Addiction is a Disease
If we are to define addiction as a disease, we must first define disease. A disease is an interruption, cessation or disorder of bodily functions, system or organ illness, morbus, ill, sickness. A morbid entity characterized by at least two criteria: a recognizable agent, an identifiable group of signs or symptoms, or consistent anatomical alterations. (Stedman, 2012). In reviewing this we can see how addiction fits the mold of a disease. Addiction is considered a disorder or illness, and does cause bodily function harm, and also does have identifiable groups of signs and symptoms. Therefore, addiction meets the criteria of a disease based on the medical definition of a disease. The disease of addiction however, is much complicated that just a disease as it affects multiple aspects of the disorder, that will be reviewed.
Neurobiological Conditions of Addiction
One of the areas that research in addiction has significantly expanded, is how addiction biologically exists. With new scientific technology, research in this area has improved significantly in the last forty years. One of the areas that have been frequently studied is the role of brain imaging and PET scans within those who abuse drugs. Specifically, imaging findings have documented the differences in brain circuitry within reward, motivation, memory, and control (Volkow, 2003). Specifically, the MiRNA 206, is an gene expression that has been shown to increase alcoholism and impairment from alcoholism, within individuals (). The frontal cortex is an essentially area of focus within the biological spectrum of addiction because it is the area of the brain most affected by addiction, this is the area of the brain that controls our executive functioning.
The orbital frontal cortex has been shown to affect triggers and cravings within addicts and also can explain some of the reasons why those that have become dependent on substances will go through illness, social and family dysfunctions to use the substance. (Everitt, 2007). Many addicts suffer from relapse and have been scorned from society, while research has suggested that the very idea of relapse is related to not only the frontal cortex and the executive functioning within the brain but also, a dysfunction within the brain circuitry, especially during triggered moments (Lubman et al. 2004).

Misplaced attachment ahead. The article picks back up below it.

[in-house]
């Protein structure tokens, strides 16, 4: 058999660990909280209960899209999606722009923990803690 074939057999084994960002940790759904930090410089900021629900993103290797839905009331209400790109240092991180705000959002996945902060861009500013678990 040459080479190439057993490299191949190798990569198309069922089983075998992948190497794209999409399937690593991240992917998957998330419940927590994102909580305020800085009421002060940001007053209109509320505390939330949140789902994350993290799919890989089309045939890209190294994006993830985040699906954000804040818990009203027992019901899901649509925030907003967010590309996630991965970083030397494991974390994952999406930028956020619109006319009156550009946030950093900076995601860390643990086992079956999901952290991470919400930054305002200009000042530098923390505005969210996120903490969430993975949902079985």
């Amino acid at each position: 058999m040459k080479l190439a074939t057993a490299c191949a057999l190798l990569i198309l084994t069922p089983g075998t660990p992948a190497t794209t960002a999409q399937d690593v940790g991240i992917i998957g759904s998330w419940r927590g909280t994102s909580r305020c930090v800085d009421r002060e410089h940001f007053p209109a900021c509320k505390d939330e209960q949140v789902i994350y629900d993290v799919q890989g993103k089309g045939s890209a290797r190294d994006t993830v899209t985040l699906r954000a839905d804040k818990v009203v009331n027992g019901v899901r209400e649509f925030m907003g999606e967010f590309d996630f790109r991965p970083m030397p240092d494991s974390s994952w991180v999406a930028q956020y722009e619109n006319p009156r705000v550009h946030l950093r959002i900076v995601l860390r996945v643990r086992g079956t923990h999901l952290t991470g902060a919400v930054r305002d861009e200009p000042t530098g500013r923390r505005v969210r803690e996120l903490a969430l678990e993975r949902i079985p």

Dr. Kenneth Blum’s research within the confines of addiction have even suggested that addiction should be addressed as “Reward-Deficiency Syndrome” focusing on the the A1 allele of the dopamine receptor and finding genetic variations that can be utilized to predict addiction (Blum, 1996). Addiction itself, has chemical traits within the reward functioning of the brain that make a drug-user believe they need more to feel better, whereas those who do not possess addiction do not feel they need more, similar to those that have an issue with over eating, who believe they have to eat excessive amounts because they are feeling the reward functioning of the brain.
Genetics play a role in addiction as well, which Dr. Blum’s research points out as well. There are also specific vulnerabilities those that have family members who suffer from addiction have, specifically related to chromosomes 1,2,8,9,18 and 22 (Gizer, 2011). Chromosome 2 has been shown to have a major relation between substance dependence and the role this specific chromosome has on reward functioning within the brain as well as the way it responds to stress.
Among the factors of biological influence that effect addiction, it is also the drugs that can effect the biological impact of addiction, while binding to the dopamine receptors, drugs like opiates, bind to create a physical impact of not using substances which is commonly referred to as detoxification. Alcohol, Benzodiazapines, and Opiates, have factors that will bind to your dopamine receptors and have physical responses from the body when you do not use the substance, these include shaking, vomiting, seizures, and sometimes even death. These biomedical conditions put an additional risk factor on substance abuse that cause the changes within the individual.